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Finding New Ways To Talk About Africa

by on August 20, 2010

Graham Knight suggests another way of looking at the world in the hope it might offer a solution to the negative ways we have of talking about Africa.

In my posts Redefining the African Identity and How to Insult and African and Get Away With It, I discussed the problem that the only language we have to talk about Africa is negative – Third World, undeveloped, backwards, primitive, etc.

Finding other words to use has not been an easy task.

Some writers have suggested North and South, or First People’s (as an alternative to tribal peoples). Daniel Quinn uses leavers and takers to talk about a culture’s relationship to the earth. But all of these seem problematic and are not self-explanatory.

I believe that the language we use shapes our perception of an issue and its possible solutions.

So I want to offer you some unfinished ideas for further development.

The philosopher Wittgenstein said that:

The limits of my language mean the limits of my world”.

I think the way we are presenting this problem is the reason why a solution cannot be found. Daniel Quinn always calls on us to take a step back and see the bigger picture.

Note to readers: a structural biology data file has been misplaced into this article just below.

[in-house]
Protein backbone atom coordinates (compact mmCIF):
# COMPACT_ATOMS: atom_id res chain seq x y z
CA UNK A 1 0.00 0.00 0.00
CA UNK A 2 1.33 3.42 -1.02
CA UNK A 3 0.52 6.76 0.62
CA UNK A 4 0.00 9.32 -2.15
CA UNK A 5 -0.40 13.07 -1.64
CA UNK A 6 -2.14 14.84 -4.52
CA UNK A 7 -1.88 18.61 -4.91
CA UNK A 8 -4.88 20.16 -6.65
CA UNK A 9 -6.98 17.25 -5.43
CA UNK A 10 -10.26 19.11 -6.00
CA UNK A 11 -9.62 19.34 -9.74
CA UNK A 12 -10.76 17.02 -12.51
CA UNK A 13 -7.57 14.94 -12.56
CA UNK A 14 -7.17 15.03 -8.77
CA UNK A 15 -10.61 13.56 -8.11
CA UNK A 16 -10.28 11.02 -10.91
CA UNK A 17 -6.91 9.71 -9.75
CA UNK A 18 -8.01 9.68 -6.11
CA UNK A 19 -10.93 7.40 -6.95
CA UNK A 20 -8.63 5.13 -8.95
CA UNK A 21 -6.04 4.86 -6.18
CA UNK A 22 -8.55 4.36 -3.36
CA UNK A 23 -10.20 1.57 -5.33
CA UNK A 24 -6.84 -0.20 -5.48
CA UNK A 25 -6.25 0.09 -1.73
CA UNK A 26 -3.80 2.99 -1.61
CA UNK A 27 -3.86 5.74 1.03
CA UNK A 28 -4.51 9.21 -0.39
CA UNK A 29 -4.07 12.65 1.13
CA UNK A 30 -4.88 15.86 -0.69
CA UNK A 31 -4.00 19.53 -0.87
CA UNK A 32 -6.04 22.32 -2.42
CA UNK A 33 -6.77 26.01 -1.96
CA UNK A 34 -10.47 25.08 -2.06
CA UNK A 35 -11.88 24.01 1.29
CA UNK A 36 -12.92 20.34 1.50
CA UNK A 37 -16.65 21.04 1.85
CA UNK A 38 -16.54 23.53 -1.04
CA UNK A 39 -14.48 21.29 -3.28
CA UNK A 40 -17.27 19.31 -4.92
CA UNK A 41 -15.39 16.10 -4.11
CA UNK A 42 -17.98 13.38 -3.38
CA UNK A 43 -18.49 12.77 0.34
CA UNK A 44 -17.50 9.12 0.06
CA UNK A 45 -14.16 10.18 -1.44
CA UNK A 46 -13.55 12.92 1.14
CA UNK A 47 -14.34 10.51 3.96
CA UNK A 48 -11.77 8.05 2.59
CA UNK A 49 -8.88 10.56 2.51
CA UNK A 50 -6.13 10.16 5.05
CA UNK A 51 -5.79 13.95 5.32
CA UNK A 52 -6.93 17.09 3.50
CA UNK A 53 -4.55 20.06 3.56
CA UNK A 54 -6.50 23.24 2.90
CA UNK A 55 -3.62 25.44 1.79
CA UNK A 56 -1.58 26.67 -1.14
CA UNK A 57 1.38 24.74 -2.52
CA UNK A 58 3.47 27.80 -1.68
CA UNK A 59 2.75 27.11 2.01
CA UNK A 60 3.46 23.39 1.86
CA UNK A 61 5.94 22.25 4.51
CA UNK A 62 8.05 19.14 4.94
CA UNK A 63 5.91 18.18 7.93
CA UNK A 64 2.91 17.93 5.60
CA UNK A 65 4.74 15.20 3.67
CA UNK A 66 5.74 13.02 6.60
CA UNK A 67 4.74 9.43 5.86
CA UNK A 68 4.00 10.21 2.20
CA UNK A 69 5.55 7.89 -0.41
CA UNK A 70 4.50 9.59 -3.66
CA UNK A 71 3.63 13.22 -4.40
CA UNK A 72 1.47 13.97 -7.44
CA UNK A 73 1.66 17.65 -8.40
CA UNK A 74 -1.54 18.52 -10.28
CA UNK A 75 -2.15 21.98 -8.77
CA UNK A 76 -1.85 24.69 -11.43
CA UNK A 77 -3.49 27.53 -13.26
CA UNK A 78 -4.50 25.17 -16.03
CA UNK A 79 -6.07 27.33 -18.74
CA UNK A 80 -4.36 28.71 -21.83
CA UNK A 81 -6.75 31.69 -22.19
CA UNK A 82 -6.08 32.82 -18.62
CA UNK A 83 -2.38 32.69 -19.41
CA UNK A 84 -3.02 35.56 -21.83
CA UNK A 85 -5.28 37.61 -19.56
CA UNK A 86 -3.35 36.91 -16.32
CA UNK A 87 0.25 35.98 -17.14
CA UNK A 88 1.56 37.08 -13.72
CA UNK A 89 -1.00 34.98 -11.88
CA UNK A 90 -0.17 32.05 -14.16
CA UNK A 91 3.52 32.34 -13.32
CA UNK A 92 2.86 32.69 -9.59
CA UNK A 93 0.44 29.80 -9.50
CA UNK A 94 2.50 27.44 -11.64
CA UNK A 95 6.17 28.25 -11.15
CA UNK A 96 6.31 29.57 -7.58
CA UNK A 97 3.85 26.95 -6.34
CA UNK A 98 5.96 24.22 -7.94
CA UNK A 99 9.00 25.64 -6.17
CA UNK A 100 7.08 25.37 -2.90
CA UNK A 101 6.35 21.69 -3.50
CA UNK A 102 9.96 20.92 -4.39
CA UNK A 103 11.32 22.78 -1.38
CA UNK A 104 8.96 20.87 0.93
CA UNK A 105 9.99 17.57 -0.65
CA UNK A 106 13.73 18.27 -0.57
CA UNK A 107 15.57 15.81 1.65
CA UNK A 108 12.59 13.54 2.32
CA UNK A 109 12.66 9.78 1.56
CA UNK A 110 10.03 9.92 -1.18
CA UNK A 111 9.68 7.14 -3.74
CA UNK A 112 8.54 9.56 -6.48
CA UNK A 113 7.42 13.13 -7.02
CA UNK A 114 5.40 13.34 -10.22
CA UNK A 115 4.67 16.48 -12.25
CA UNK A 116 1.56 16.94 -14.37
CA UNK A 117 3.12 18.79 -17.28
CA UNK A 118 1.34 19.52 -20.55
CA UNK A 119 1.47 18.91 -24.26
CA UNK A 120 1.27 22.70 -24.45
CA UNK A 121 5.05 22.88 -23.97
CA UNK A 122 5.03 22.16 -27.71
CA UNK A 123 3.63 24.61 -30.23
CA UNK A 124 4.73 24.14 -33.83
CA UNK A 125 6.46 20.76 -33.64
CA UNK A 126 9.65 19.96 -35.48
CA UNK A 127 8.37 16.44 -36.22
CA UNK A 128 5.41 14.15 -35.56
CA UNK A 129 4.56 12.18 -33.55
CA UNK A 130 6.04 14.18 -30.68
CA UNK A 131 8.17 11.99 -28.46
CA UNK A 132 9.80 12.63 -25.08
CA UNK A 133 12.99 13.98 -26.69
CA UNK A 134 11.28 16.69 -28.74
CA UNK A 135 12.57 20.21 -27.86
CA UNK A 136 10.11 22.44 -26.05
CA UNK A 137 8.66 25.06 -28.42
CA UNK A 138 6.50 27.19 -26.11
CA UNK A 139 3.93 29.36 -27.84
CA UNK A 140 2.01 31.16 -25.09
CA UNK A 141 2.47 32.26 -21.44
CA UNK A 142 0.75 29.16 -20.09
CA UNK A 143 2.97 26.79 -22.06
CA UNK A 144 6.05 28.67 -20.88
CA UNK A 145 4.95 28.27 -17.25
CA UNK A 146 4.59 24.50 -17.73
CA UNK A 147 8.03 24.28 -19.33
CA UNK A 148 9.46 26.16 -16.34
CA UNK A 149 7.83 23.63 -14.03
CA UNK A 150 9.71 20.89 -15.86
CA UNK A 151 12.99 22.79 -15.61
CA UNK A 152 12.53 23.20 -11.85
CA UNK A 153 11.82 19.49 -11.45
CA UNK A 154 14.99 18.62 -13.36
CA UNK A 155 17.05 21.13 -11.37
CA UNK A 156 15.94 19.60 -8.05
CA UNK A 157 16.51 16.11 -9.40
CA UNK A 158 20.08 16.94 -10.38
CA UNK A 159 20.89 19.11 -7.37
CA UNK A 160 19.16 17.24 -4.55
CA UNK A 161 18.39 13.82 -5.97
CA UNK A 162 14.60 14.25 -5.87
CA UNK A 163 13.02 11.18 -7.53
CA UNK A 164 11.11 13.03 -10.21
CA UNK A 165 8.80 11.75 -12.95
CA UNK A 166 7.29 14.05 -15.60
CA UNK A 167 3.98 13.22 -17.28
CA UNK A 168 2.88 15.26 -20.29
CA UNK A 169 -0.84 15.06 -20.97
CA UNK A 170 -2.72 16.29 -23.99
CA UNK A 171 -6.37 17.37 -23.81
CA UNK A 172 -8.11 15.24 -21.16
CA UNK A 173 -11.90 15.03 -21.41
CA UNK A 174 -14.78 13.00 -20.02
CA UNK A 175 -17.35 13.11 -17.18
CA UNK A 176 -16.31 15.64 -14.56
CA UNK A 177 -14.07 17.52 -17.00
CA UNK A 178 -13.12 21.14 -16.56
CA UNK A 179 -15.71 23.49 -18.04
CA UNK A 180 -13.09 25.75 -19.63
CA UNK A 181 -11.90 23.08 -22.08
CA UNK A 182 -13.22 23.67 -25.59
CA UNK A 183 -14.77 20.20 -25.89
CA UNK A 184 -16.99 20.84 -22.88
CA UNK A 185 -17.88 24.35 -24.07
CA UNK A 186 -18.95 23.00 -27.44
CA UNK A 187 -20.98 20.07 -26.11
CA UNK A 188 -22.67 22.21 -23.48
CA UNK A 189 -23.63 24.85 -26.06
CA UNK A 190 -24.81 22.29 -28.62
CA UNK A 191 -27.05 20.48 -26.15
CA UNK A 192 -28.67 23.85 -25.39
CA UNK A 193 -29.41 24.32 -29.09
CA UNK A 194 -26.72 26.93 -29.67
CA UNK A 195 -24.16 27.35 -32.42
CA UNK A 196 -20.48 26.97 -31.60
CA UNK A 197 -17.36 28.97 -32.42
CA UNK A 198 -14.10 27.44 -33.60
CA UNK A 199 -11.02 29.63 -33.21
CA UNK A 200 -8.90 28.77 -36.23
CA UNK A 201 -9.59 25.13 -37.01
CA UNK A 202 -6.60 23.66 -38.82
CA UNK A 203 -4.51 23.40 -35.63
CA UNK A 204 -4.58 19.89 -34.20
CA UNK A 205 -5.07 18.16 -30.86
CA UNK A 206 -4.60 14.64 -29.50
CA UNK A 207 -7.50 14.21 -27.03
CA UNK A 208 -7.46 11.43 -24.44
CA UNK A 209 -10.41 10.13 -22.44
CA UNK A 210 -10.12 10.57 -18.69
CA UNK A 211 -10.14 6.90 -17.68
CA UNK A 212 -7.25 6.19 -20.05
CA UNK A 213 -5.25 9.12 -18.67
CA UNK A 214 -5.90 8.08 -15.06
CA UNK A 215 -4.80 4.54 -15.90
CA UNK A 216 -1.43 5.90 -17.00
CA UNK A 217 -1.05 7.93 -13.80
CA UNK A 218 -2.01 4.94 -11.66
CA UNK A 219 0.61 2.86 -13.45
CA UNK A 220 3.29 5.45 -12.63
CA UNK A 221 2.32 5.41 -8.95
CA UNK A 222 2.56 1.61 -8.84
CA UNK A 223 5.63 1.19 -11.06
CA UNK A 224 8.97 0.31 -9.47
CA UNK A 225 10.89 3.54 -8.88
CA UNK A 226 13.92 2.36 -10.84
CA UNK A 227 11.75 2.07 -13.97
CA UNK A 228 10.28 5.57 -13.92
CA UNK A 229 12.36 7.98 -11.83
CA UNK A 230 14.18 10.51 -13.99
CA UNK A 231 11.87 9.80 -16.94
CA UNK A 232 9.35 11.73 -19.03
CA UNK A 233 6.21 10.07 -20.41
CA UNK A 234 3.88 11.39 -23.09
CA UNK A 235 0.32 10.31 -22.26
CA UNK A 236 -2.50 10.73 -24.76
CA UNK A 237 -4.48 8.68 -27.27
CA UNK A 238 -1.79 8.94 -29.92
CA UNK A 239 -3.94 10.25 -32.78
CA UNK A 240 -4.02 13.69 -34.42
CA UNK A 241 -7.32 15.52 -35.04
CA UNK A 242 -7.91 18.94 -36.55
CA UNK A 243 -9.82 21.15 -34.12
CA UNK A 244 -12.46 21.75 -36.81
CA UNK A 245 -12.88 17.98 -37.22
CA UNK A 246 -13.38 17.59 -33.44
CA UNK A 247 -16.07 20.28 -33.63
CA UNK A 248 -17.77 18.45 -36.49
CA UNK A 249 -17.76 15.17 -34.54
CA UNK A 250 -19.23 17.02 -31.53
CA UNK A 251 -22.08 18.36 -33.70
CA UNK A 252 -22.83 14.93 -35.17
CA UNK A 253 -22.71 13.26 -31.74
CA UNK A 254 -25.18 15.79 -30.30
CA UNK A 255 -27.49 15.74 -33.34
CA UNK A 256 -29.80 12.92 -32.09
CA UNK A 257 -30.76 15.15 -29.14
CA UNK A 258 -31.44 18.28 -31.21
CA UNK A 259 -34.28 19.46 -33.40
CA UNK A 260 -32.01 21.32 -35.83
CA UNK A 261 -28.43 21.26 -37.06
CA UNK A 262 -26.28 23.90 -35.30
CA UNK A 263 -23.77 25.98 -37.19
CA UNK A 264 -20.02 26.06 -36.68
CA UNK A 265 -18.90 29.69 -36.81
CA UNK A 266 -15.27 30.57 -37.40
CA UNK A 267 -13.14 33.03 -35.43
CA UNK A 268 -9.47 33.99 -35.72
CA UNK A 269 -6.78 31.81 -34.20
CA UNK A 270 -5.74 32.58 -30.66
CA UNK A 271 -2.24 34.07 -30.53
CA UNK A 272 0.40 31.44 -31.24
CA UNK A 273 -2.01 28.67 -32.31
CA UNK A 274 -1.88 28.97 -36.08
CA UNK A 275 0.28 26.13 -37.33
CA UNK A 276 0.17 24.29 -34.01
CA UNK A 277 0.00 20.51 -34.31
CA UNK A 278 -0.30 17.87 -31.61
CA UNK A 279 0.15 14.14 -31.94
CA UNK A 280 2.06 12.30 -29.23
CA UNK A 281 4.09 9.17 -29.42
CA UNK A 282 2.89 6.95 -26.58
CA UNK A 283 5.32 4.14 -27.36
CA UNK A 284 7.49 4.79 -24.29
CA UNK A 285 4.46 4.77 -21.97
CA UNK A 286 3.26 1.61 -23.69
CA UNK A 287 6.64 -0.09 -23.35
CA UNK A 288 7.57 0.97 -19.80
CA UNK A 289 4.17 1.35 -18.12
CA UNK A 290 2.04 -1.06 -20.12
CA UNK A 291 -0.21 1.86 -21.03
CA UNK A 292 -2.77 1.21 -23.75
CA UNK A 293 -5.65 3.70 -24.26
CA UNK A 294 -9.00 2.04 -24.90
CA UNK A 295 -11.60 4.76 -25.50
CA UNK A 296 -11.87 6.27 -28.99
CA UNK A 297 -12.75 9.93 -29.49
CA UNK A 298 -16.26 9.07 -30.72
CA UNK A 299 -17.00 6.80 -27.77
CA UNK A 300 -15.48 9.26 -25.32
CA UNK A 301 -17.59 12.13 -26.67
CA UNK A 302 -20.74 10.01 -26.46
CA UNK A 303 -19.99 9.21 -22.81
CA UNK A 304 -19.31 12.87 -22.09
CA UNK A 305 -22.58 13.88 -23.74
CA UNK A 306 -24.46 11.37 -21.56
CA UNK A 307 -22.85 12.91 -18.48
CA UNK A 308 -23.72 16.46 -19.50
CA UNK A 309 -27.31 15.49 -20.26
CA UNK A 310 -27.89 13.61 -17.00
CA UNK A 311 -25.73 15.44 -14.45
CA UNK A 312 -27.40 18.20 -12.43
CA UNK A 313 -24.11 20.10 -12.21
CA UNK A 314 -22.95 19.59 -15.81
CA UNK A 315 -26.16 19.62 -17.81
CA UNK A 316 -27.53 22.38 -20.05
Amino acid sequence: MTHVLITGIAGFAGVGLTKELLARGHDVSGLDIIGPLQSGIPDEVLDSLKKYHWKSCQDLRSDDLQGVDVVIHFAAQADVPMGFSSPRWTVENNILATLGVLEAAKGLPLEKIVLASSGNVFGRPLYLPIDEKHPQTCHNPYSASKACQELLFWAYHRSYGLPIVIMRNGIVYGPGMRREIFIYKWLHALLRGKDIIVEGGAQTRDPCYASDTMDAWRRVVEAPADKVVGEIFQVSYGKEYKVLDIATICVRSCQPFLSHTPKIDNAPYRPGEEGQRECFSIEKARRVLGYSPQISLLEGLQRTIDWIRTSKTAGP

The problem lies I believe in this way of looking at the world. Because once you look at the world this way there are no other words you can use to describe it.

Stepping back, we should question why we divide the world into two camps? And why are these two camps based around economic divisions – developed and developing?

If we want to divide the world into two camps, there are many other ways that might actually be more useful in our current age.

Why not in terms of:

  • our conception of time – linear / cyclic
  • our identity – individualist / communalist
  • our social organisation – atomised / socially developed

None of these may be the solution but perhaps this approach might open up other possibilities?

It’s over to you.

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